Saturday, December 10, 2016

Lots of lovely ladies.

Maybe it was one of the slight changes I made to my end tackle, the larger float, the swivel between my mainline and hooklength, the new fluorocarbon hooklength or maybe the new hook pattern I went with? Maybe the stretch of the Cylde I decided to try for the first time just happened to hold a shoal of my target species on the day? Maybe the ladies simply couldn't resist me any longer? Who knows? To be honest I didn't really care. Stood in the river up to my waist slowly trotting my float down a nice pool with my centrepin last Sunday was a relaxing way to spend a few hours. I enjoyed a wonderful day's fishing, catching and releasing my first ladies of the stream of the year.

The grayling really is a stunning fish. Perhaps the most beautiful of all UK freshwater fish?

I really hope the coming months provide good conditions for me to do more trotting for grayling as I'm really enjoying it. I plan on heading out to target them again tomorrow and I might have a go for them locally on the North Esk. On a related note I'm also toying with the idea of getting a tenkara rod and using it to give fishing nymphs for grayling a go as well. Maybe another special lady in my life will treat me for Christmas?

Tight lines, Scott.

Sunday, November 27, 2016

Not very lady like?

Two sessions trotting maggots for grayling on the River Annan last Sunday and the River Clyde today have sadly only produced a blank and a couple of out of season brown trout respectively. The lady of the stream is proving elusive.
On the way back to the car today I had to pass this lump. I was glad there was a fence to separate me from perhaps the biggest highland cow I've ever seen with an impressive set of horns to match. Males and females both have horns so I'm not sure if the hairy beast was a lady or a gent. Anyway, my search for lovely ladies will continue over the coming months.

Monday, November 21, 2016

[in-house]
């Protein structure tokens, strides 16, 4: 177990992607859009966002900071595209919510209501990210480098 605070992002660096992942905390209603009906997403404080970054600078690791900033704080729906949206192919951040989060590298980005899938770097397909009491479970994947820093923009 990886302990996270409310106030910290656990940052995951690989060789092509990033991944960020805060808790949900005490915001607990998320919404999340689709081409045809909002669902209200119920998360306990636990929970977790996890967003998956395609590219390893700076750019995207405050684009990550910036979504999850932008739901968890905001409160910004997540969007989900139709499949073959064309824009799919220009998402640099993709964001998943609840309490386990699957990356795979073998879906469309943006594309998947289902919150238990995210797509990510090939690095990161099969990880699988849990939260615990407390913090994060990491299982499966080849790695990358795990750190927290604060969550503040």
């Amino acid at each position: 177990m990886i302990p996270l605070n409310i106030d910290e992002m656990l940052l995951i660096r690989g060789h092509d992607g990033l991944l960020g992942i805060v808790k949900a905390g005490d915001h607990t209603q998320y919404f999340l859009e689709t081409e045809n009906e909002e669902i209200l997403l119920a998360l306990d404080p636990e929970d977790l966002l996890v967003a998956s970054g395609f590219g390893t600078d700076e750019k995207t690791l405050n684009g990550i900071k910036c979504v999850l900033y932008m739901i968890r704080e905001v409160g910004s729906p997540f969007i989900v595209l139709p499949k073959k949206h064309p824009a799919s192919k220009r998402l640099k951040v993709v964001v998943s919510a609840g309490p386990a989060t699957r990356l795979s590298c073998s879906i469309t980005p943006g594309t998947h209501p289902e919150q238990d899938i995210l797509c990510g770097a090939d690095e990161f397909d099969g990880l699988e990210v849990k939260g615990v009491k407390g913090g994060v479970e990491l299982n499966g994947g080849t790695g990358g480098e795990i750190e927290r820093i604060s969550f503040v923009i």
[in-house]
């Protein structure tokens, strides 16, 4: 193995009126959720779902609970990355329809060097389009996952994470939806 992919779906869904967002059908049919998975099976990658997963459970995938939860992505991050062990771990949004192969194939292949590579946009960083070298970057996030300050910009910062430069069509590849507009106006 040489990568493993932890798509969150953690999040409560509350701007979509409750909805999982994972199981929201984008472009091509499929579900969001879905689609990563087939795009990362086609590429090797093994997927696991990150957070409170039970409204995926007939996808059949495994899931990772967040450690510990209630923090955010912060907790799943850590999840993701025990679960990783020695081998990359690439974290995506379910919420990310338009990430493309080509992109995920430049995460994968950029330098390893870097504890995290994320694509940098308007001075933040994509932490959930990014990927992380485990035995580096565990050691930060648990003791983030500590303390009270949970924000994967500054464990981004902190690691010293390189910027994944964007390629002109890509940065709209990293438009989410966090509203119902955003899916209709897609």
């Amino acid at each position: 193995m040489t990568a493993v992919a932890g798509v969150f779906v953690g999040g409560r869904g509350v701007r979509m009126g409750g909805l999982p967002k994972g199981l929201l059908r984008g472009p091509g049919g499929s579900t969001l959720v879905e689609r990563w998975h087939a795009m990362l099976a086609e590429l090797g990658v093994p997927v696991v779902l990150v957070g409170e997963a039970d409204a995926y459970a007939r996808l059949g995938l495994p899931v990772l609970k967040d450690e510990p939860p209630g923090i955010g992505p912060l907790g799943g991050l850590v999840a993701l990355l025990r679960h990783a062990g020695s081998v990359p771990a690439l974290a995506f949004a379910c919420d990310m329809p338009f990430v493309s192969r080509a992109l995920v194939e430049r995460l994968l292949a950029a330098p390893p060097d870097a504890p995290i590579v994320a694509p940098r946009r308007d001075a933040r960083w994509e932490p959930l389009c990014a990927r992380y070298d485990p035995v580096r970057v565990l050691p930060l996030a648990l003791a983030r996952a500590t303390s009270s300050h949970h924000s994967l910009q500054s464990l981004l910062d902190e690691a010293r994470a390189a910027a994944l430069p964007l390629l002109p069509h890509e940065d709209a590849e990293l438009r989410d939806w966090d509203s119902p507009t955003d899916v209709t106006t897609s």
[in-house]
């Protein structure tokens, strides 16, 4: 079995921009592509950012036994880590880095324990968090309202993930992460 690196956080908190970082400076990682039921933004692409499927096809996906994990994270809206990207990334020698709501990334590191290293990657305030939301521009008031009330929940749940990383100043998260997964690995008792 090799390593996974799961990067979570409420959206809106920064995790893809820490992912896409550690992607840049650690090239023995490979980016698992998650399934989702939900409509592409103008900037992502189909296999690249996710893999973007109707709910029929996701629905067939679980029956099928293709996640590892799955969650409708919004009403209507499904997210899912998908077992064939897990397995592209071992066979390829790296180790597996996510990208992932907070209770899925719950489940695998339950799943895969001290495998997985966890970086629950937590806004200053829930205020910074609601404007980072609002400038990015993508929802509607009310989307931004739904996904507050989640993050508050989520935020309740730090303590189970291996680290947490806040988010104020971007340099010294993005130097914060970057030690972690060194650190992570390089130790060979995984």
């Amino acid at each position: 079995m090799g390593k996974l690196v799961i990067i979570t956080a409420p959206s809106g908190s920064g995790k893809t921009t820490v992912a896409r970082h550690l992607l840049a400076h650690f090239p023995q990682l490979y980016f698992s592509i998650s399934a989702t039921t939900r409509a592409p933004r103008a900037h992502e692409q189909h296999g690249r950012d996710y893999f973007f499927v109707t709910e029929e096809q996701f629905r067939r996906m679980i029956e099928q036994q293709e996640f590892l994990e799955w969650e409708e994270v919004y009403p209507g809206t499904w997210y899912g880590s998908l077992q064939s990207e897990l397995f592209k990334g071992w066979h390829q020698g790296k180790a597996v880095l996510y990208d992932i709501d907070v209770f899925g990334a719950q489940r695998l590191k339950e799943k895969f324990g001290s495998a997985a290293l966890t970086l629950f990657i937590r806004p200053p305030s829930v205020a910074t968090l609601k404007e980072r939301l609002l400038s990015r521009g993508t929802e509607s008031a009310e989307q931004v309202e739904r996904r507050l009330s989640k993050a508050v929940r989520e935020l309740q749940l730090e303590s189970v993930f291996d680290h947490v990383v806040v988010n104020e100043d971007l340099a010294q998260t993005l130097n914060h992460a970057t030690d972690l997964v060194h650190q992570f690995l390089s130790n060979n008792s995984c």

Playing the numbers game.

Last weekend I had a message from my mate Nick about an interesting talk he had attended about Scottish freshwater fish species. He mentioned that the person giving the talk had covered nine spined sticklebacks and this sparked my interest in the species and potential locations that may hold populations. After a bit of Googling and sending off some emails I received a reply from wildlife photographer Jack Perks who very kindly pointed me in the direction of a small pond in the East Midlands that he assured me contained a lot of them. It was a long way to go to catch a tiny fish but I decided to head down there and went early last Monday morning to see if I could catch one. Five and a half hour's driving later I arrived at the venue, a lovely little pond full of lilies, reeds and weedy areas. Keen to start catching little spiky fish I quickly set up my micro fishing tackle.

Stuffed with sticklebacks according to Jack.
 I used a super sensitive pole float and shotted it right down.
A tiny section of pinky maggot on a tanago hook. Ideal for tiny mouths.

Dropping my micro fishing rig down in to a gap in some lily pads in the margin the tip of my chianti pole float soon registered the interest of a little fish and after a few more tiny dips it went right under. The culprit was quickly lifted out and swung to hand but whilst it was a stickleback it wasn't the one I was after being six spines short. This set the tone for the next hour or so with my float barely having a chance to settle before being pulled under by a succession of my target's hungry cousins.

These three spined sticklebacks weren't shy and the pond was full of them.

I slowly moved around the edge of the pond trying different spots but after catching several dozen three spined sticklebacks and nothing else I began to wonder if Jack had been mistaken about the presence of the nine spined sticklebacks or if I was fishng in the wrong pond. I was still having fun though and eventually I caught a tiny fish that had a completely different profile and colouration to all the others I caught so far. As soon as the fish raised its spines it revealed its identity and confirmed that I'd hit the jackpot.

Eventually my persistence paid off and I'd caught a new species as well as the smallest freshwater fish in the UK.
One of each in my observation tank. Very different in appearance.

I carried on fishing for another couple of hours before headed back up the road, having had lots of fun catching the diminutive fish. In amongst a few more dozen three spined sticklebacks I managed to catch a few more nine spine sticklebacks as well. Micro fishing is good fun and with doing more of it in mind I've treated myself to a 6" tanago rod that will be perfect for targeting a whole host of little fish so I'm looking forward to getting out and using it in the not too distant future. 

Tight lines, Scott.